Members at North Shore Country Club can handle a niblick, a mashie and a future. The club in Glen Head recently marked its 100th anniversary with a tournament in which the players all used vintage hickory shafted clubs.
It was a nine-hole scramble with one set of clubs per group. The clubs were rented from a company in Westchester. "We had an explanation sheet in each golf cart telling everyone what each club represented," North Shore club manager Ben Ghesquiere said, referring to the fact a niblick is roughly equivalent to a 9-iron, a mashie would be a 5-iron.
The golf was surprisingly good, he said, despite the fact that some of the teams included members' spouses who had not played golf before.
Earlier in the year, club owner Donald Zucker threw a gala dinner for the entire membership, and the annual season-long Harvest Cup competition was renamed the Centennial Harvest Cup. The champion, David Powers, received a framed centennial flag.
"It was a continuous celebration," Ghesquiere said.
Mostly, it was a toast to the health of a club that was almost shuttered by bankruptcy in 2009 before Zucker bought it, refurbished it (bringing in top-end architect Tom Doak) and attracted new members. Ghesquiere said emotions were stirred during a slide show depicting scenes from 1914 to the present. "It really brought together members who had been here for many years with ones who have been here a couple years," he said.
Bolling preps for senior tour
Charlie Bolling had an easy explanation for why he was the only golfer under par as he won the 36-hole Long Island Senior Open this week at the Glen Oaks Club in Old Westbury: "I'm playing well and I love the course."
The 56-year-old from Glen Cove, former head pro at Fresh Meadow in Lake Success, shot 5 under, which was six strokes better than anyone else. His competitive edge was sharpened by playing the European Senior Tour two years ago. His game has improved with a schedule that consists of giving private lessons and playing in tournaments.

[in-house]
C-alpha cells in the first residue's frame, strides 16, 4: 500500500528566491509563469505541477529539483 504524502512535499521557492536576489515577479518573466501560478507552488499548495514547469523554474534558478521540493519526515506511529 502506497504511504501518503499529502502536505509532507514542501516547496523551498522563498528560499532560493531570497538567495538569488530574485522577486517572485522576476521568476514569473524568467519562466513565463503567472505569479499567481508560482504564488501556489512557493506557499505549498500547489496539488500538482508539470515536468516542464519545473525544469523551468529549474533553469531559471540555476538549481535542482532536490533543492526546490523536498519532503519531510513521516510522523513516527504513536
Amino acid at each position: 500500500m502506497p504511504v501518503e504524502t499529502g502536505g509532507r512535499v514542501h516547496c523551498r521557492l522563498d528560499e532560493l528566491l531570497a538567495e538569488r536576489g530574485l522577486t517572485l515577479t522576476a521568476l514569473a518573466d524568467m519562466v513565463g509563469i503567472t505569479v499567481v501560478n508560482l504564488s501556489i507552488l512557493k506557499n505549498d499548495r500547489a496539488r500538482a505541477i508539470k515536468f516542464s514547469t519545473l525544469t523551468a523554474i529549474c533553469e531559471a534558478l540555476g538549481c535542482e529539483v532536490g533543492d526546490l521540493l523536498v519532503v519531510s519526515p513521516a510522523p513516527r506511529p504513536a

He will try for his Champions Tour card, beginning with the first stage of qualifying in Houston Nov. 4. "The timing could be just right," he said. "Even though I don't hit it as far as I'd like to, I know you never stop learning. That's the most attractive thing about this sport."
Last minute good fortune
Kenny Bakst and Jon Doppelt have known each other and squared off in amateur events for 30 years. So it seemed natural to Bakst, owner of Friar's Head in Riverhead, to invite Doppelt, a member at Fresh Meadow, to team up for the inaugural U.S. Amateur Four-Ball Competition. The thing was, he asked at just about the last minute.
Doppelt believes they might have had only five minutes to spare before the registration deadline. Yet they won the local qualifier at Cherry Valley in Garden City Tuesday. So they qualified for the championship -- which replaced the Public Links on the U.S. Golf Association's schedule -- next May at the Olympic Club in San Francisco. James Mastiglio and Timothy Schmitt of Garden City also made it, as did Conor Casey of Madison, New Jersey and Griffin Kern of Manhattan.
Rosa Blanca Jones will gladly juggle her schedule in the spring. The multi-sport athlete at the Stony Brook School qualified this week for the Suffolk high school boys county golf championship, which will be held in May, when she will be running track.
Fact of the week
Dom Debonis, 81, of Sharpsburg, Pennsylvania, made three holes-in-one in three days during a golf trip with 11 buddies in Myrtle Beach. When he was asked by the Pittsburgh Post-Gazette how the group celebrated, the 14 handicap said, "We went and bought a bunch of lottery tickets."